J&J’s Covid-19 vaccine gets vote of confidence from FDA advisory panel

The U.S. is one step closer to making available another Covid-19 vaccine after a panel of experts voted unanimously Friday to recommend emergency use authorization for a shot developed by Johnson & Johnson.

The independent panel, comprised of mostly physicians, voted 22-0 to support the vaccine with no one abstaining. These votes aren’t binding on the FDA, but the agency often follows the recommendations of its panels. A decision could come as early as this weekend. The two Covid vaccines currently cleared for emergency use received their authorizations the day after their respective advisory panel meetings.

The Johnson & Johnson vaccine would offer an alternative to the ones currently available from the Pfizer and BioNtech alliance, and Moderna. Those messenger RNA vaccines must be distributed and stored at ultra-cold temperatures, then thawed before use. Those shots are given as two doses, weeks apart. The J&J vaccine can be kept at refrigerator temperatures. Another key difference is that the J&J jab requires a single shot. Together, those features will make the J&J vaccine easier to distribute to more people in more places through distribution channels that are already in place.

Panel members expressed support for the J&J vaccine, saying that the safety and efficacy data supported its authorization. But panelists also cautioned the public against picking vaccine favorites.

“It’s important that people do not think one vaccine is better than another,” said Cody Meissner, an infectious disease expert and professor of pediatrics at the Tufts University School of Medicine. “There is no preference for one vaccine over another and all vaccines work with what appears to be equal safety and equal efficacy as of this time.”

Emergency authorization is not the same as an approval. Federal law permits the FDA to allow marketing of unapproved medical products for emergency situations, such as a pandemic. Authorizations only last for the duration of the emergency. These authorizations can also be revoked if new data show that the product is not safe or effective. Stanley Perlman, a professor in the departments of microbiology and immunology at the University of Iowa, said that while the clinical studies to date have produced data about the vaccine’s safety and efficacy, it would be “nice to have more.”

The J&J vaccine may be new, but compared to the mRNA vaccines, the technology behind it has bit of a longer track record. J&J vaccine makes it using its AdVac technology, the same platform that produced the company’s Ebola vaccine, which the FDA approved in 2019. The technology takes the virus that causes the common cold and modifies it so it doesn’t cause illness. That engineered virus is the delivery vehicle that ferries into cells a snippet of genetic code for the novel coronavirus’s spike protein. The genetic material serves as the blueprint from which the body’s cells produce spike proteins. The immune system responds by producing antibodies to those proteins, conferring immunity.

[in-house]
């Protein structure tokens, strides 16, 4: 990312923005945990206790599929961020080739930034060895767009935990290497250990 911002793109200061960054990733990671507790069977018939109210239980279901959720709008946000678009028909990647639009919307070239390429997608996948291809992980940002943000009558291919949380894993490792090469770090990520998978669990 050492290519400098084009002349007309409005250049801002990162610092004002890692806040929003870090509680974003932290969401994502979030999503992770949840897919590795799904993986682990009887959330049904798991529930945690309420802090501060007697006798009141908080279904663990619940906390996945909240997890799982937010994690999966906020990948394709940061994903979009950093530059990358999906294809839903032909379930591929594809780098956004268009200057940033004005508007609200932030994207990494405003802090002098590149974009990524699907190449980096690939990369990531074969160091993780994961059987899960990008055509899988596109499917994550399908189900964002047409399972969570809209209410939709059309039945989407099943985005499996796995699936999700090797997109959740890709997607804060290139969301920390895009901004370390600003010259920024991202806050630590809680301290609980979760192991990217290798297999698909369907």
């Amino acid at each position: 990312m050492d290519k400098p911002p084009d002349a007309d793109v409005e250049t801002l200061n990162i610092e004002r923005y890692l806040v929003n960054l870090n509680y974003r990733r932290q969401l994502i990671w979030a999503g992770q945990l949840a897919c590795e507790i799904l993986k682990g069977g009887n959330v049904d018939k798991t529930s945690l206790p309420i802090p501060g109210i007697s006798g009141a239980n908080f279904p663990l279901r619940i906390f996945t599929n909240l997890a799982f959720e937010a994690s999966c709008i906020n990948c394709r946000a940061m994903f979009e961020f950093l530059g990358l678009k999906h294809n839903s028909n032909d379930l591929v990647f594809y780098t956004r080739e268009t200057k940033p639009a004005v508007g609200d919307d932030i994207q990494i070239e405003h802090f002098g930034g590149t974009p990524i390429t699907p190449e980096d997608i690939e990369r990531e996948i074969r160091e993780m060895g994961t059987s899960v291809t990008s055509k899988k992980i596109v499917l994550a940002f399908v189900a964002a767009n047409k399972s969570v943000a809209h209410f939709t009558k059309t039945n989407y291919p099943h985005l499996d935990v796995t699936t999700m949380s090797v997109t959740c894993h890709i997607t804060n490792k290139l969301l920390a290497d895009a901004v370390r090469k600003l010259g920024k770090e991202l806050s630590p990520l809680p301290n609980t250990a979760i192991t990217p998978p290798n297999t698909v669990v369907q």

The clinical data to date for J&J Covid vaccine covers 44,000 adults from all over the world. In Phase 3 data reported in late January, the vaccine was 66% effective overall in preventing moderate-to-severe infection, 28 days after vaccination. Furthermore, the vaccine showed 85% efficacy in preventing severe disease, and showed complete protection against Covid-related hospitalization and death, also measured at day 28.

Those marks look inferior to the greater than 90% efficacy demonstrated in mRNA vaccine trials. But cross-trial comparisons are difficult and can be misleading because trials have different designs and different goals. Also, the mRNA studies were conducted earlier in the year when there were fewer variants circulating. Public health experts have said that if those vaccines were tested under current conditions, their efficacy rates might be lower, too.

Plans are already underway to gather more data about J&J’s shot, including a study of the vaccine in children and teens. Johan Van Hoof, the global head of the infectious diseases and vaccines for J&J’s Janssen subsidiary, told the advisory panel that a clinical trial testing the vaccine in those 17 and younger is expected to begin this spring. He also said that the company is assessing how the vaccine responds to variants of the novel coronavirus.

Shortly after Friday’s meeting, the FDA issued a statement saying that it would “rapidly work” with J&J toward finalization and issuance of an emergency use authorization. The agency added that it has notified federal partners involved in the allocation and distribution of vaccines, so that they are ready.

Photo: Getty Images, Sezeryadigar

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